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Digital art on a budget

3D artist Cristian Bolivar offers  a compressive guide to choose the right tools and software for your digital art without breaking the bank…

Mompozt Animation Studios

Introduction

Hi, my name is Cristian Bolivar and I am here to tell you that it’s possible to create digital art on a budget. I know it sounds kind of weird but most people ignore what it really means to be a digital artist. This article goes out to enthusiasts and beginners. Also, to mid-range professionals and traditional artists who are moving to digital art. I have around 5 years’ experience as a 3D artist working in different areas , like films and advertising, and I really understand the needs of a digital artist.

The Best Moment

We are living in an exciting time in history. Now, becoming a digital artist is a real alternative for professionals, technology not only allows you to watch cat videos on a mobile device, but also gives you the opportunity to develop and explore your skills as a digital artist. I listen to the seniors that work with me talk about old, specialized software that cost thousands of dollars, that needed powerful systems to work. But now it is completely different, and only depends on you to be a successful digital artist.

3 Simple Questions

Almost as important as defining your budget, you have to define what is going to be your strongest talent. And a simple way to define that is to ask a few questions: “What do I do now?” “What I am going to do?” “What could I do?”  This is a very important, not only because it tells you where you are going to put most of your money, it’s also going to save you from wasting money on something that you don’t need at all. For example, a concept artist doesn’t need to spend $1000 on a 36-core processor because his art process doesn’t require so much power.

Hardware vs Software

Once you have the answer to our three questions, the next step is to define how much money to spend on software, and how much to spend on hardware. Maybe this is the most variable decision that you will have to make, which is why I previously mentioned how the technology and trends can change. At this point it’s going to be more related to your experience and preferences, but if you’re a beginner, try to give an opportunity to the free software.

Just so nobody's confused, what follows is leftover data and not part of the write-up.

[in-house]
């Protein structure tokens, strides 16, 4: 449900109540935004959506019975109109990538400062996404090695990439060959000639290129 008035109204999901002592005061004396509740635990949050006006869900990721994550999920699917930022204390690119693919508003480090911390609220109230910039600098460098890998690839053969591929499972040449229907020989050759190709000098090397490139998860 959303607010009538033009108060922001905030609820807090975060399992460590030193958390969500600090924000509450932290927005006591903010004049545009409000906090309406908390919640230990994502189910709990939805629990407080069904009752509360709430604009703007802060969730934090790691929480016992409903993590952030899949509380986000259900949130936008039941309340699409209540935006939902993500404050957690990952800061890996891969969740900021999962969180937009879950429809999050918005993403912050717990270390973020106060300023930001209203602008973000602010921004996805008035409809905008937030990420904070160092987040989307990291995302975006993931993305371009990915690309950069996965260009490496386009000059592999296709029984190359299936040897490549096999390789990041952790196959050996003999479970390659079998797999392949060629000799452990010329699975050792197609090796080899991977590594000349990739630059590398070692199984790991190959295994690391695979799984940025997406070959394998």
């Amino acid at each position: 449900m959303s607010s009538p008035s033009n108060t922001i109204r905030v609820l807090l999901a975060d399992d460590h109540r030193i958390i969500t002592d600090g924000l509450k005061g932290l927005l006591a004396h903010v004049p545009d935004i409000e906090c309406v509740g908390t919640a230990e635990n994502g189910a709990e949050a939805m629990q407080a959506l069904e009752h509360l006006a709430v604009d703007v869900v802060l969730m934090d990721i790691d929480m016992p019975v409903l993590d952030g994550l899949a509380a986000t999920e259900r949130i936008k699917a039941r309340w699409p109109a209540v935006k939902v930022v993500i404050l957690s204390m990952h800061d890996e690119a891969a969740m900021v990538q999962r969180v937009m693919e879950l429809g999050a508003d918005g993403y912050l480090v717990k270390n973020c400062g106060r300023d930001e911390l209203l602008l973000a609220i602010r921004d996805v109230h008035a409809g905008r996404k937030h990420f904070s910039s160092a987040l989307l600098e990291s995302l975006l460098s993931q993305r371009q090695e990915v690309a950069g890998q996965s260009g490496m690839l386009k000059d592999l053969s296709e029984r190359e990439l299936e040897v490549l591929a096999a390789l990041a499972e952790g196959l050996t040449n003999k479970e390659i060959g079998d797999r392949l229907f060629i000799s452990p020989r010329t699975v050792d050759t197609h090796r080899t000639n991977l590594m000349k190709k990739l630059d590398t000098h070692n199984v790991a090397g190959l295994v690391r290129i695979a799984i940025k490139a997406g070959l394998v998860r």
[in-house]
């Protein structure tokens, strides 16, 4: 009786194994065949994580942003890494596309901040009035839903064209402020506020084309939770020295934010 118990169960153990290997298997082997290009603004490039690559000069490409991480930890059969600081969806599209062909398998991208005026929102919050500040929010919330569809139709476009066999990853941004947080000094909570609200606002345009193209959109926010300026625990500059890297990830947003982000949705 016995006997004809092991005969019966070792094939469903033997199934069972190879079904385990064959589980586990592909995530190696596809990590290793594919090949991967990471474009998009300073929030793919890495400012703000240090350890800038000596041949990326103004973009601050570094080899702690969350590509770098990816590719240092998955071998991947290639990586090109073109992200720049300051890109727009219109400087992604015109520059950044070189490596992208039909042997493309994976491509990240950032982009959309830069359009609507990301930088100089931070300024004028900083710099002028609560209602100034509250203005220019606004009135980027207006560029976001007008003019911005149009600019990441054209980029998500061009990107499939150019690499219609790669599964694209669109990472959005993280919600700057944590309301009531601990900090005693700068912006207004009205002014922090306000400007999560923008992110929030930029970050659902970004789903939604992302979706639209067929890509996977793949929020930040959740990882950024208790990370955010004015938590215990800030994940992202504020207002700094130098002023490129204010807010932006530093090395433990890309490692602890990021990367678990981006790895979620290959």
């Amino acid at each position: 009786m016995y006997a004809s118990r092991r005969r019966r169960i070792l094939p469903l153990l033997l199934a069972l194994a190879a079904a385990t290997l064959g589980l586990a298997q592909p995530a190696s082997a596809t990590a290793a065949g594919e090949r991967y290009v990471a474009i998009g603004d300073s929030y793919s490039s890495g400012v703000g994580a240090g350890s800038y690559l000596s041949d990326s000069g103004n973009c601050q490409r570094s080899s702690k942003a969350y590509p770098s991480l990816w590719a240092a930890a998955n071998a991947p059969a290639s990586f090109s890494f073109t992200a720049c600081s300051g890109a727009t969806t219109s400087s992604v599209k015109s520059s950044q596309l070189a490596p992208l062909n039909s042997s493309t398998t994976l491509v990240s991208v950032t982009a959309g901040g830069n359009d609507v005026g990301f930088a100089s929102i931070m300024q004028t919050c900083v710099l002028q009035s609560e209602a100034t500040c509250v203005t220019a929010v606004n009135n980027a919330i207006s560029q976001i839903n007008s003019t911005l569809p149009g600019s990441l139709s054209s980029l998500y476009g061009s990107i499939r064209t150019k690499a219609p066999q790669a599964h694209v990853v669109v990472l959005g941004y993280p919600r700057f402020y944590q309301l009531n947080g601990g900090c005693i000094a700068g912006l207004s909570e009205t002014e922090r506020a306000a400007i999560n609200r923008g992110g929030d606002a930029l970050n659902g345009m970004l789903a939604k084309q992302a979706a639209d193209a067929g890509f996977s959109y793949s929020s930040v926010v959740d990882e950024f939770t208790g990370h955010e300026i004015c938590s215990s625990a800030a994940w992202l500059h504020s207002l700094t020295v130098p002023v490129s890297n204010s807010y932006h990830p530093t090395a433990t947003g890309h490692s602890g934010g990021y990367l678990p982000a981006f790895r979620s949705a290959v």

Low Cost Tools

We are living in a nice time for software development, and that means there are more options for users and we are not obligated to use only one tool – there are a lot! I will give you a shortlist of low-cost tools that I recommend:

Photoshop: Maybe you are surprised with this one, but for just $20 a month,  you can have Photoshop. Photoshop is a super versatile tool, for any kind of digital production. It offers many options, for digital painters, photographers, designers, and other industries.

Black Magic Fusion: This is another amazing tool! With a lot of years experience in the industry. Fusion is a serious option for digital artists, including a nodal workflow, 3D workspace, and more amazing tools!

Maya LT: This is the little brother of the original Maya, even in his price. It is limited in some ways but has enough to allow you to make great stuff. It’s mostly focused for games productions, and is a great choice to consider if this is your path.

Model Progress made in Maya LT

Marmoset Toolbag: I remember when everyone started to use this tool, everybody was amazed by the simplicity and efficiency of Marmoset. It is a really nice render engine for real-time models, even for some non real-time stuff.

One of my very first 3D models. Rendered in Marmoset

Free Tools

Krita: This is one of my favorite tools. Brushes are so nice and the interface is really friendly. Krita is a great alternative to Photoshop. It also offers some nice features that Photoshop  doesn’t have, and is worth an explore.

Krita's screenshot from my hummingbird project

Natron: If you are a digital compositor, maybe you have heard about Nuke, but you’ll also have heard about how expensive it is. Natron is a cool alternative to Nuke and Fusion. It includes most of the best features from both of them. This is very nice as a free software option, and an amazing learning tool for compositing concepts.

Blender: Actually... I don’t understand why this is not the industry standard. I mean, when I see work done in Blender, it’s hard to believe that it was made in a free tool. Blender is a real option for 3D animation and VFX production. It’s more complete than most of the low cost 3D packages, and the community is very helpful.

Blender's screenshot from the demos scene in "Agent 327"

Everything is in you

The big conclusion is that this is a good moment to be a digital artist. Tools and technology  are there, but always the most important thing is the person behind the software. That’s what really makes the difference, and what you should never forget, no matter what tool you use.

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